This past week was an exciting first for GirlSportWorks and las chicas dinámicas—we played laser tag! It was definitely a successful and exciting activity for GSW and one that we are hoping to continue in the future. Our first week in Cusco we discussed field trip possibilities with Carly and Ali, and when they told us that laser-tag had just made its way to Cusco we were instantly intrigued.
I have been a big fan of laser tag since the countless birthday parties I attended in middle school and was thrilled by the opportunity to try it here in Cusco. There was one issue: our girls at Casa Mantay had zero idea of what laser tag is. Now I consider myself a pretty accomplished Spanish speaker, but describing a game with fake guns attached to vests where you run around a maze lit by black lights was not really in my vocabulary. So in the weeks leading up to our adventure to LaserGame, Larkin and I resorted to telling the girls that we were going on a fun surprise field trip.
When we arrived in the afternoon to pick up the girls, we were surprised to see that a few of them had their babies with them. I tried to explain that there was going to be a lot of noise and commotion, but they explained that the only other option they had was to miss the field trip. After a few awkward minutes, I eventually had a minor epiphany when I realized that I knew far less about babies than my teenage students. Ultimately, it was up to them to manage their babies on the field trip, and so we set off on the bus with ten girls and three babies.
LaserGame was empty when we arrived, a fact that probably didn’t bode well for business, but was a nice accommodation for our group. The girls were definitely a bit confused at first, but once the very nice French man in charge finished explaining the game, their enthusiasm for the upcoming game was almost on par with their desire to pose for pictures in the vests.
As we descended the stairs into a black-lit maze, pulsing electronic music began to play, and I was more than excited. I did find it hilarious, however, that the vests spoke to us in English, and so I was the only one that understood the thirty second countdown. For the first round, Larkin sat on the steps with our three girls and their babies. We understood the desire to watch the game, but were also anxious about the sleeping babies.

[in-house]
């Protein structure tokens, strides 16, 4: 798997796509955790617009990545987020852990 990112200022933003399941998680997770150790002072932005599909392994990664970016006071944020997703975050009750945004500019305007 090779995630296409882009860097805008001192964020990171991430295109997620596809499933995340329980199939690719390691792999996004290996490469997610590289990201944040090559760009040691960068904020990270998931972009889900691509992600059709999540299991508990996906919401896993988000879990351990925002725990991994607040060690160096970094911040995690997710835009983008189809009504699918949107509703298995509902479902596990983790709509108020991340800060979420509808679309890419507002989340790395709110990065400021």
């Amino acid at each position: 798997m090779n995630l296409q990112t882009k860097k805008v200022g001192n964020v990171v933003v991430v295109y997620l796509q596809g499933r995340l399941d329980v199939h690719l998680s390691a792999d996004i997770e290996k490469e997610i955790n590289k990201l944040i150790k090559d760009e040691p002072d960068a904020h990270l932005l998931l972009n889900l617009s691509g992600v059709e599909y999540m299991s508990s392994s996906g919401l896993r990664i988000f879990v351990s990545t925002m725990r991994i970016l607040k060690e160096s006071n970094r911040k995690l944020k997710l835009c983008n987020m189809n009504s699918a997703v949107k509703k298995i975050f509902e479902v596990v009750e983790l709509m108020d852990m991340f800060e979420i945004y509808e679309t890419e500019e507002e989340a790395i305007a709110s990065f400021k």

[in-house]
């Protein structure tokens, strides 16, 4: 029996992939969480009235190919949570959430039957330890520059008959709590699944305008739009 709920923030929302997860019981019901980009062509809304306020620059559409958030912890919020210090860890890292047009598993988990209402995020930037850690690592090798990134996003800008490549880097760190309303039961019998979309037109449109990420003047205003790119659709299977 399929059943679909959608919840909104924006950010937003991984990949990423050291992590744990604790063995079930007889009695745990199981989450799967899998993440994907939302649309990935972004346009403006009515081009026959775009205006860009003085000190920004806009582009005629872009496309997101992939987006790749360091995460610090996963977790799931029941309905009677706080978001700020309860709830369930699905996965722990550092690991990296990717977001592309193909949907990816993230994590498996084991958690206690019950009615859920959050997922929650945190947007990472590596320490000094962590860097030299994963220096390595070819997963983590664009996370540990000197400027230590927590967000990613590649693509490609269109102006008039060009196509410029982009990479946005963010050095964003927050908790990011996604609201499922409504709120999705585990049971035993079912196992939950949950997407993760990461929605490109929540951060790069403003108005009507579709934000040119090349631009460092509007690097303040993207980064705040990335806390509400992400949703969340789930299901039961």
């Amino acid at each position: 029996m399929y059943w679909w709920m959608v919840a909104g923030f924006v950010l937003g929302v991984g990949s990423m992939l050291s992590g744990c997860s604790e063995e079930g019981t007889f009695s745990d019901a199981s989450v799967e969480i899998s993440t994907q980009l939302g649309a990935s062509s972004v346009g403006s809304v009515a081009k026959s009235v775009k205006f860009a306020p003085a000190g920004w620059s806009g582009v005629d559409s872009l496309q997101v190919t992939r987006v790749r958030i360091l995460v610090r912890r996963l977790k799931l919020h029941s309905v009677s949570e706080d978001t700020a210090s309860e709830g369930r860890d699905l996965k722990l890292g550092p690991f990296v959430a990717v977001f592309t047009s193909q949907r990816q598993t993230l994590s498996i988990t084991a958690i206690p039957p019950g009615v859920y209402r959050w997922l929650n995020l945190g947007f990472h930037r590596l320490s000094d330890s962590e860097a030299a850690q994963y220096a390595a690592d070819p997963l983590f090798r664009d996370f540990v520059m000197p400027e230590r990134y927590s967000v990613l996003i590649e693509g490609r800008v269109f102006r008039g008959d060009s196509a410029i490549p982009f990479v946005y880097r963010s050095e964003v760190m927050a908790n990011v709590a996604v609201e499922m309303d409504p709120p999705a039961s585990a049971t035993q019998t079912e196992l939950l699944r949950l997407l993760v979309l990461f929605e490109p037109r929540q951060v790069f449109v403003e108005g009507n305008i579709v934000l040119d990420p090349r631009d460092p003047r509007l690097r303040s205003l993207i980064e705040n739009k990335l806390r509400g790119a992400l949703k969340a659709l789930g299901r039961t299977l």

Once the game started the girls got into it quickly as we chased each other through the maze and tried to shoot each other through the various sniper windows that had been put in the walls. All our doubts about the girls’ interest in the game were completely shattered, which was awesome to see. Our doubts about the babies’ ability to stay asleep also were shattered—they didn’t make a sound! After the fifteen-minute game ended, three older girls took over taking care of the babies so that others could play. We played a second and then a third game, too.
Although I sat out the second game, I came ready to play the third one and was determined to win. After having played once, I felt that I knew the best places to run to stay protected, while also being in a prime position to shoot the members of the opposing team (although I accidentally shot my teammate Larkin a few times). I’ve played many a game of laser tag but this one turned out to be my first ever win, and I was ecstatic … although all I really did was beat my teenage students on their first day ever playing laser tag.
The girls have already begged us to bring them back for another field trip, and we are definitely going next semester! It turns out that a really nice French man and his wife opened LaserGame in Cusco, and business hasn’t been great since laser tag is such a foreign concept here. Before we left we promised to do our best to help drum up business! Perhaps a fundraising collaboration between LaserGame and GSW could be on the horizon…
Here’s a link to the rest of our photos from the field trip! http://tinyurl.com/pqmossx